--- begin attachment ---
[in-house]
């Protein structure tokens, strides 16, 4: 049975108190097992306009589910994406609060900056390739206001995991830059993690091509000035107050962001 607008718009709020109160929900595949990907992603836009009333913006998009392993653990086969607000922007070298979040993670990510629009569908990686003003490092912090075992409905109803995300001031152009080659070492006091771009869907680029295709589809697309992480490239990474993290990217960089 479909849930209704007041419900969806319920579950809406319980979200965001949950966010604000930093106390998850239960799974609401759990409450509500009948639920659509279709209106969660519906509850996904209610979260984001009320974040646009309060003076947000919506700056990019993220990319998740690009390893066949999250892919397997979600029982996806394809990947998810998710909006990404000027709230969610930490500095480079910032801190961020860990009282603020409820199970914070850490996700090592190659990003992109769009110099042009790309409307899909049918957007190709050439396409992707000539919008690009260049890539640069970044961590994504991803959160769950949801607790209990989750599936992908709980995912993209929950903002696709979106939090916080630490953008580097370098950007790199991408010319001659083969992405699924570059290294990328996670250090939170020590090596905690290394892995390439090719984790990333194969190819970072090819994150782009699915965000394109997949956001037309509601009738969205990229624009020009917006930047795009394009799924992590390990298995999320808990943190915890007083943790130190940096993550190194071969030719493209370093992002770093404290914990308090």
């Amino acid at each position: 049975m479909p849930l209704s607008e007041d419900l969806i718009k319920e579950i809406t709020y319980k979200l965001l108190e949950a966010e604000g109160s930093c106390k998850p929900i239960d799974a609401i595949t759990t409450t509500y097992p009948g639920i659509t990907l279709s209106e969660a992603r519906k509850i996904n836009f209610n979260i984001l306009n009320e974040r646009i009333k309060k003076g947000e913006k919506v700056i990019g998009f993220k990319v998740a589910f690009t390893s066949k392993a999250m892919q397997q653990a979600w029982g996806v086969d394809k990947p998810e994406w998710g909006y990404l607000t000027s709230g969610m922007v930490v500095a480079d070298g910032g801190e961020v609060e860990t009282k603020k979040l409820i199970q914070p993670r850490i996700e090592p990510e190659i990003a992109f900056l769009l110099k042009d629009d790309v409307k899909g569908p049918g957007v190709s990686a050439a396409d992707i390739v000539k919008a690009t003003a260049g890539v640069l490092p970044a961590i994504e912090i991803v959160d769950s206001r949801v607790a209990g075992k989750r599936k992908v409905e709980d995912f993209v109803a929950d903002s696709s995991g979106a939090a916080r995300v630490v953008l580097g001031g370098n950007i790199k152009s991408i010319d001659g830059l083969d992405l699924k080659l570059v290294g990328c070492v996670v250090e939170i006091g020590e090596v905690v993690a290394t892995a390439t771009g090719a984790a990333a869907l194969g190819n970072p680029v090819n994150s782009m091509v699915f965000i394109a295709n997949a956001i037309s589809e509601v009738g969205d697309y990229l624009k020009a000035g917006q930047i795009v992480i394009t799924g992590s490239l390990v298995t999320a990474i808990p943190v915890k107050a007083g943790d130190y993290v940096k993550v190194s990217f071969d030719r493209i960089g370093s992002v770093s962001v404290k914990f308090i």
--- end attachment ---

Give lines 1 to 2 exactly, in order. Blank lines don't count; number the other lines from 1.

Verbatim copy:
[in-house]
């Protein structure tokens, strides 16, 4: 049975108190097992306009589910994406609060900056390739206001995991830059993690091509000035107050962001 607008718009709020109160929900595949990907992603836009009333913006998009392993653990086969607000922007070298979040993670990510629009569908990686003003490092912090075992409905109803995300001031152009080659070492006091771009869907680029295709589809697309992480490239990474993290990217960089 479909849930209704007041419900969806319920579950809406319980979200965001949950966010604000930093106390998850239960799974609401759990409450509500009948639920659509279709209106969660519906509850996904209610979260984001009320974040646009309060003076947000919506700056990019993220990319998740690009390893066949999250892919397997979600029982996806394809990947998810998710909006990404000027709230969610930490500095480079910032801190961020860990009282603020409820199970914070850490996700090592190659990003992109769009110099042009790309409307899909049918957007190709050439396409992707000539919008690009260049890539640069970044961590994504991803959160769950949801607790209990989750599936992908709980995912993209929950903002696709979106939090916080630490953008580097370098950007790199991408010319001659083969992405699924570059290294990328996670250090939170020590090596905690290394892995390439090719984790990333194969190819970072090819994150782009699915965000394109997949956001037309509601009738969205990229624009020009917006930047795009394009799924992590390990298995999320808990943190915890007083943790130190940096993550190194071969030719493209370093992002770093404290914990308090």